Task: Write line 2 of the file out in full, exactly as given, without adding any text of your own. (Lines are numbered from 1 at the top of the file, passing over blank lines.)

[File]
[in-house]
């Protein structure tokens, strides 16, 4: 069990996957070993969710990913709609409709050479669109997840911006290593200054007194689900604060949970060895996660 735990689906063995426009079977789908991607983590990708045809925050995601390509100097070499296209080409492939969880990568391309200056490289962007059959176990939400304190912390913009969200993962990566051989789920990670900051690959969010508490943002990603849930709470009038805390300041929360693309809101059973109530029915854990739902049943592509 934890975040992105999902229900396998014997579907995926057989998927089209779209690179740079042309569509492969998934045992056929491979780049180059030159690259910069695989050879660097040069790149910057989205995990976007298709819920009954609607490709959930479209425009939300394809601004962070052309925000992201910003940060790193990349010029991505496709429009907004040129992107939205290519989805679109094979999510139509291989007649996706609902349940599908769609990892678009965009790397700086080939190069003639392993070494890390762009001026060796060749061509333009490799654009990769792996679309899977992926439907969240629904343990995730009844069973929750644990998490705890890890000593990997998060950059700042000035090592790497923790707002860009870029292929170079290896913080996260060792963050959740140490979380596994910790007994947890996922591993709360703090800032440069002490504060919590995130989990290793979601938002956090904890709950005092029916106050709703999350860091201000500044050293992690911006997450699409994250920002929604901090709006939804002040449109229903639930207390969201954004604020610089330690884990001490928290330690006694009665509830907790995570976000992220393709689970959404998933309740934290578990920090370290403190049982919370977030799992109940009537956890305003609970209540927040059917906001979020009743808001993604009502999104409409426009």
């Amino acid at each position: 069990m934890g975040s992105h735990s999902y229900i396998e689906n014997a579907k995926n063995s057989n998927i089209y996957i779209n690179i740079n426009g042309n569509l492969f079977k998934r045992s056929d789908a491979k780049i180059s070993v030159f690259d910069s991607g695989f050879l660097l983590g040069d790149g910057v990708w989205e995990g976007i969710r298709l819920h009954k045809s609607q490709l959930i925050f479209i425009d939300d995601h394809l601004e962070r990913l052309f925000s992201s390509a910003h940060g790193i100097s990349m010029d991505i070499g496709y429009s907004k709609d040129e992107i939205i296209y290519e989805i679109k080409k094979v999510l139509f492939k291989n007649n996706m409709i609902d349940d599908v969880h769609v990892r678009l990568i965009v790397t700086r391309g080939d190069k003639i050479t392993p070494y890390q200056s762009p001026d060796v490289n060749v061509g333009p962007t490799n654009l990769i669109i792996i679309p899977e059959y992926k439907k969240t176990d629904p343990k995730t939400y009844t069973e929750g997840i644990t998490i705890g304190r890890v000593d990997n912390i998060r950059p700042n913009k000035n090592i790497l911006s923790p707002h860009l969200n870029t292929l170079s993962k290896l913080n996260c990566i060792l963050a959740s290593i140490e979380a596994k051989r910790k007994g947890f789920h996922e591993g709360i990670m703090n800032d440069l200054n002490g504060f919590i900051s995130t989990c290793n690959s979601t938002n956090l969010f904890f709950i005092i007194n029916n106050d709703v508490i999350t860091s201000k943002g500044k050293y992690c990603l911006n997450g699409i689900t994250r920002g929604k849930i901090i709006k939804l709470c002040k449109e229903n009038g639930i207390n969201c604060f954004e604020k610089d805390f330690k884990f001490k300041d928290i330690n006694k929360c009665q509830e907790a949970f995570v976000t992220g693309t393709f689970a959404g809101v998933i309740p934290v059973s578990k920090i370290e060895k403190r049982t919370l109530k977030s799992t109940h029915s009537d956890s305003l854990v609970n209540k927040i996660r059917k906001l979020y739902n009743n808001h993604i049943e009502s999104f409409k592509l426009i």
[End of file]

């Protein structure tokens, strides 16, 4: 069990996957070993969710990913709609409709050479669109997840911006290593200054007194689900604060949970060895996660 735990689906063995426009079977789908991607983590990708045809925050995601390509100097070499296209080409492939969880990568391309200056490289962007059959176990939400304190912390913009969200993962990566051989789920990670900051690959969010508490943002990603849930709470009038805390300041929360693309809101059973109530029915854990739902049943592509 934890975040992105999902229900396998014997579907995926057989998927089209779209690179740079042309569509492969998934045992056929491979780049180059030159690259910069695989050879660097040069790149910057989205995990976007298709819920009954609607490709959930479209425009939300394809601004962070052309925000992201910003940060790193990349010029991505496709429009907004040129992107939205290519989805679109094979999510139509291989007649996706609902349940599908769609990892678009965009790397700086080939190069003639392993070494890390762009001026060796060749061509333009490799654009990769792996679309899977992926439907969240629904343990995730009844069973929750644990998490705890890890000593990997998060950059700042000035090592790497923790707002860009870029292929170079290896913080996260060792963050959740140490979380596994910790007994947890996922591993709360703090800032440069002490504060919590995130989990290793979601938002956090904890709950005092029916106050709703999350860091201000500044050293992690911006997450699409994250920002929604901090709006939804002040449109229903639930207390969201954004604020610089330690884990001490928290330690006694009665509830907790995570976000992220393709689970959404998933309740934290578990920090370290403190049982919370977030799992109940009537956890305003609970209540927040059917906001979020009743808001993604009502999104409409426009």